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Updated 28th November 2018
London's 'Tulip' tower proposal worries air traffic control
Ambitious plans for a new skyscraper known as the Tulip have received a lukewarm reception from Londoners, and now a local airport has spoken out about an important technical issue.
Earlier in November, British architects Foster + Partners revealed plans to build the 305-meter tower primarily as a tourist attraction, with viewing platforms, restaurants and an educational center for kids.
However, the proposal also includes a number of glass gondolas running around the outside of the building, causing concern at London City Airport which lies just six miles from the proposed site.
In a letter to the City of London planning authorities, which are responsible for approving or rejecting the project, the technical operations coordinator for the airport asks for checks to make sure the gondolas won't interfere with air traffic control systems.
"Construction shall not commence until an assessment has been carried out on the impact of this development on the RADAR coverage," requests the letter.
"During this assessment it should be noted that the gondolas present will be moving and therefore may have a slightly different effect than a static element of the building."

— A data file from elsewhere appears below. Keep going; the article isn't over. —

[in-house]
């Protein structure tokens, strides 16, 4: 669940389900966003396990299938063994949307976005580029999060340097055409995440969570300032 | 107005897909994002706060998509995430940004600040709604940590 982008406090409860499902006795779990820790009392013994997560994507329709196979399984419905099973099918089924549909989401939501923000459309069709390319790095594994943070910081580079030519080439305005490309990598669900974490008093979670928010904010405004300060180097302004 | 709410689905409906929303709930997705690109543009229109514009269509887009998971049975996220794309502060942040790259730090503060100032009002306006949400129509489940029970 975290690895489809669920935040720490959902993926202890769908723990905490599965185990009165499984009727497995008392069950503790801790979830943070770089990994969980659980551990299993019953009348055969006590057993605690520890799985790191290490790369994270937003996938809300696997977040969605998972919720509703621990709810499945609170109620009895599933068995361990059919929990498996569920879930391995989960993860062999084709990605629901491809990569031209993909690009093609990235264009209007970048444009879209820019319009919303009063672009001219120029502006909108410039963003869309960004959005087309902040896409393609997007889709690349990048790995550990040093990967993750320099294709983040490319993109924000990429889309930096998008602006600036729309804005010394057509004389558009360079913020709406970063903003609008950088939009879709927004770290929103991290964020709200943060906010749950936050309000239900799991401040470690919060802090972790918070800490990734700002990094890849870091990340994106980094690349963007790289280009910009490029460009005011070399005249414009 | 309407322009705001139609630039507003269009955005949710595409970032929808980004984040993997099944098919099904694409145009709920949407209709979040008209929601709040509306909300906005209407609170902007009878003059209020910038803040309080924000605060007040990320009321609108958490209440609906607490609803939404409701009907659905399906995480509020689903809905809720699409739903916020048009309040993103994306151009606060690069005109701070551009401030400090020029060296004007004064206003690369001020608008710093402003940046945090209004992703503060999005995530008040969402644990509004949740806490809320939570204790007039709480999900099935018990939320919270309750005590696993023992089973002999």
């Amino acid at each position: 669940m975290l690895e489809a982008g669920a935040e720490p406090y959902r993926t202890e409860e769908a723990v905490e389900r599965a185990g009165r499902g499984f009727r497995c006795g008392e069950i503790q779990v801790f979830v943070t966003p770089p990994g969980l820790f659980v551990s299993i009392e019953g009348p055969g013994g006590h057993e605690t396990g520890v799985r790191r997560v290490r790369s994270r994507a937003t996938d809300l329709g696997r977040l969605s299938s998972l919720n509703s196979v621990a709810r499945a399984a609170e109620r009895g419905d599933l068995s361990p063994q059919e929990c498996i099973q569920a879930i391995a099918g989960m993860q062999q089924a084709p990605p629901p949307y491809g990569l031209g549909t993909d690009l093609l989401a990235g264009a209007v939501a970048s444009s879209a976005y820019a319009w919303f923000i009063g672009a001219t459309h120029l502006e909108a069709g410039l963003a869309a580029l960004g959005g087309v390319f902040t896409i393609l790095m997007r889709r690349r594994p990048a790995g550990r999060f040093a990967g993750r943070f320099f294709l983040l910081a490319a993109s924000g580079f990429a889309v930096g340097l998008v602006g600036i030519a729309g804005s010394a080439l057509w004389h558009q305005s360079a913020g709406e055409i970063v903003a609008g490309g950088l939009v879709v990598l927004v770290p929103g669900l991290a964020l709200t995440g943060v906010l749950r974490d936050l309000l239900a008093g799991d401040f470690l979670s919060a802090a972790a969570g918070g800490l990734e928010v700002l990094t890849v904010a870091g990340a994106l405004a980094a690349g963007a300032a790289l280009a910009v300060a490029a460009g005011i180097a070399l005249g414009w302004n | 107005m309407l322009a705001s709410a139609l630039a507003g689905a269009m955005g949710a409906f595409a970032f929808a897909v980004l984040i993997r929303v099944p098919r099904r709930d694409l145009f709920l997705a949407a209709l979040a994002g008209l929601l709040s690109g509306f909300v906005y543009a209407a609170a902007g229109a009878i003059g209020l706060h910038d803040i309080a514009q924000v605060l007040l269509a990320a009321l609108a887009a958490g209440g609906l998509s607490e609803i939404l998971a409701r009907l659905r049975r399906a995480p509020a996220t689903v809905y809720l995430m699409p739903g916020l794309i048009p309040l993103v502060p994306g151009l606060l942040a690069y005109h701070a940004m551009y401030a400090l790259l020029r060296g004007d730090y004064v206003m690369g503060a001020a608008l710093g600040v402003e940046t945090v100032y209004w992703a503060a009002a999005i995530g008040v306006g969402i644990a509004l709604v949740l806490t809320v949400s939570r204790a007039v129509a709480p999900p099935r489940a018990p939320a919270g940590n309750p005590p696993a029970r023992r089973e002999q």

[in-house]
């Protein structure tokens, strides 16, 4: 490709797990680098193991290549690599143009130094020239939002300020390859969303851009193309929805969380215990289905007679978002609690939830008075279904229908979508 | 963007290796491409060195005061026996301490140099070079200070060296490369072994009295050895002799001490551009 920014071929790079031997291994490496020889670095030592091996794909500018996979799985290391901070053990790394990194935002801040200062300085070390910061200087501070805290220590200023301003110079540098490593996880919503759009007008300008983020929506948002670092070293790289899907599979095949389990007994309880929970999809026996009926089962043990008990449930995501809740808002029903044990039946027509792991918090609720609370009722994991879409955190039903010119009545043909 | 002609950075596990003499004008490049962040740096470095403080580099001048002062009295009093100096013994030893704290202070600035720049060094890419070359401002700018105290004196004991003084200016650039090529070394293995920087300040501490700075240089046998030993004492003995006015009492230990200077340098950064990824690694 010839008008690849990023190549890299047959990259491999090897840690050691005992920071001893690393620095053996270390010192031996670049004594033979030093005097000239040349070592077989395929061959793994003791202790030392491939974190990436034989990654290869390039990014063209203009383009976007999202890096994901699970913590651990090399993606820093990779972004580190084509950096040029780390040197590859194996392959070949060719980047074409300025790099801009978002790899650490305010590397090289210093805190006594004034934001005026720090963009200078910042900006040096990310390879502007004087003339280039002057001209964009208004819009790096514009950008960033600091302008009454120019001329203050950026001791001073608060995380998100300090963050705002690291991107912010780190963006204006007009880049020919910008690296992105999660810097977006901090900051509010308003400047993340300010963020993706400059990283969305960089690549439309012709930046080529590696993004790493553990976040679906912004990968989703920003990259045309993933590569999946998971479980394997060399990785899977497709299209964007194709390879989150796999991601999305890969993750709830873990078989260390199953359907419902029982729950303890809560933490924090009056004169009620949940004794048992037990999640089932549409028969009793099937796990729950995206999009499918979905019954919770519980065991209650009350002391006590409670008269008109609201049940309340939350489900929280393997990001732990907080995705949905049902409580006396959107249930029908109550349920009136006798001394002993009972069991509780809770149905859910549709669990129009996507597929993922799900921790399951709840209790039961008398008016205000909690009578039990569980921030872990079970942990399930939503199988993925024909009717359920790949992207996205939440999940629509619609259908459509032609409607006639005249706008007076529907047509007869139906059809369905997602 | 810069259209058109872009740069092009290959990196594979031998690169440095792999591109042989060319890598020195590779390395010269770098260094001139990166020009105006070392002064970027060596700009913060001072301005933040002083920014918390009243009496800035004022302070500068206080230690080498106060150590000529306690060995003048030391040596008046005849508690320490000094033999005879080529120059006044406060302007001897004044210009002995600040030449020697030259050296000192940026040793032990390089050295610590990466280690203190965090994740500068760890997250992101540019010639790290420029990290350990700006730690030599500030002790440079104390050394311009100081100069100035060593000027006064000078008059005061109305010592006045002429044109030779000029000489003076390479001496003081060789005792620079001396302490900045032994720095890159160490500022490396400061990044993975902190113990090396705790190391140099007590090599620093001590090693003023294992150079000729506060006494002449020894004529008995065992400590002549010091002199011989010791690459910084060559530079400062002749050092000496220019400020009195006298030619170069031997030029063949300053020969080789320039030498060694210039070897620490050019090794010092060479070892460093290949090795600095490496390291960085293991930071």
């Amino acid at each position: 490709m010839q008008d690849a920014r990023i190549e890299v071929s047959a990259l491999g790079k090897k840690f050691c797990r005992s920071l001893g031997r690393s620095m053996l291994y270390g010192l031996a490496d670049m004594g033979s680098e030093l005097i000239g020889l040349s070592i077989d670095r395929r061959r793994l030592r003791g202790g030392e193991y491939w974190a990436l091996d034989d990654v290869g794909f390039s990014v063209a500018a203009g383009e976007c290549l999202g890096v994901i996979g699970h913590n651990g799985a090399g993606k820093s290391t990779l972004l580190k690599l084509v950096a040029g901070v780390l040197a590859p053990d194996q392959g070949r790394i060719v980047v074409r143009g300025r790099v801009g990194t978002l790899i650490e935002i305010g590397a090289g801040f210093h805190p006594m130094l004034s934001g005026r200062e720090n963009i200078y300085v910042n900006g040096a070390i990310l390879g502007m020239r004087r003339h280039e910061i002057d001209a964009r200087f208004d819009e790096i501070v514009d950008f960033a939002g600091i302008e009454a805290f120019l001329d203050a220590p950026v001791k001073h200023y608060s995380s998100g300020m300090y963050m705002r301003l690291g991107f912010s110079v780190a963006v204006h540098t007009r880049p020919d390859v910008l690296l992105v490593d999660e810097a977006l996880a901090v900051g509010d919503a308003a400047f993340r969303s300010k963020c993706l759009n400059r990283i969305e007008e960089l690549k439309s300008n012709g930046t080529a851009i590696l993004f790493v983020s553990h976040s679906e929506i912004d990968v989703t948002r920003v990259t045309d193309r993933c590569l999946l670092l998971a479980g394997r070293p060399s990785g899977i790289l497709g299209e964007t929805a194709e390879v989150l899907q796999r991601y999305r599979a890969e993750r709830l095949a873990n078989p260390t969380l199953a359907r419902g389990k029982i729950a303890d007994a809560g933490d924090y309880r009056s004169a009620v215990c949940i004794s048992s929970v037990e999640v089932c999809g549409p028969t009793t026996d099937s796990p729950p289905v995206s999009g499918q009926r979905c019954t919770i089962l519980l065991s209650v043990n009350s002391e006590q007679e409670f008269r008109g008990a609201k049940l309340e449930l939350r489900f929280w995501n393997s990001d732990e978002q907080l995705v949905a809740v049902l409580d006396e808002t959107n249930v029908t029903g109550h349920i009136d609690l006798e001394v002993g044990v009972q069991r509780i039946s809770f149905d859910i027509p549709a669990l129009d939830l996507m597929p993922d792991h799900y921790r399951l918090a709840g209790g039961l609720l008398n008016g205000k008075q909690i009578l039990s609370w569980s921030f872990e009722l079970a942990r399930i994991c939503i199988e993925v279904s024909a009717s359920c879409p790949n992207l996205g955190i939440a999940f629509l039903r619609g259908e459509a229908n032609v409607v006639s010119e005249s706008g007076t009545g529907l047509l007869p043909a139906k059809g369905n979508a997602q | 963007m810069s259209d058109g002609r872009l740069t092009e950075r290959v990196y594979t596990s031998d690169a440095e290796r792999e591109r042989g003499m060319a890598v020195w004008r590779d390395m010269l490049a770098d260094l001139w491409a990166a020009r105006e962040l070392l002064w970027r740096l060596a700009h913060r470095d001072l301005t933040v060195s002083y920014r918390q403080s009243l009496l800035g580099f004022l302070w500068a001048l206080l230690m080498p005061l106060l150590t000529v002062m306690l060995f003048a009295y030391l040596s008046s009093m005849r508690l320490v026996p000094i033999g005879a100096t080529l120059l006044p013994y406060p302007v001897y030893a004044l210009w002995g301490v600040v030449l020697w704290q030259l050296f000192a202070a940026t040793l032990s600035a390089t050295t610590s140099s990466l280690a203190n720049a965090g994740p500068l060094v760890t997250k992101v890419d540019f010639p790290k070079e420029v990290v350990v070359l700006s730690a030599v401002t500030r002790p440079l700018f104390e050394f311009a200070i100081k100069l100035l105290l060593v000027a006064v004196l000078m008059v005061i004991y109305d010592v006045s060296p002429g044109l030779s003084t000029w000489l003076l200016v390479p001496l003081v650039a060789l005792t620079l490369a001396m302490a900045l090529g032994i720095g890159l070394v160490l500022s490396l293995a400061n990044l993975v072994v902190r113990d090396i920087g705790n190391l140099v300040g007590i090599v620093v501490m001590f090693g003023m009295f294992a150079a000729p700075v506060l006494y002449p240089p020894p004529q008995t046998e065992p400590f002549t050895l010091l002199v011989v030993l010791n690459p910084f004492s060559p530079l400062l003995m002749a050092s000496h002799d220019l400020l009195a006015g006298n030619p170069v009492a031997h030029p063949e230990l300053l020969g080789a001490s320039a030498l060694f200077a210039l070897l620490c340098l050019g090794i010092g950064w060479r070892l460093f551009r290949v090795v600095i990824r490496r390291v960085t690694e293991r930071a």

While aviation experts are concerned about the safety of skies over London, local residents have also voiced their opposition to the distinctive skyscraper, which would become the second-tallest building in the British capital.
Manuel Kaiser, a member of the public, derided the plans in a response to the planning application, writing that it "reeks of desperation in its straining after ostentatious effect" and "is unsympathetic to its surroundings."
The new tourist attraction would fit in with local authority plans to create a so-called "Culture Mile," which would bring more visitors to London's financial district.
However Kaiser believes the Tulip would encourage the "Disneyfication of the area, leading to tourist crowds and undesirable side effects."
Whether aesthetic or technical, the City of London now has a number of objections to consider before deciding the fate of the tower, which is part of a wave of skyscrapers transforming the city skyline.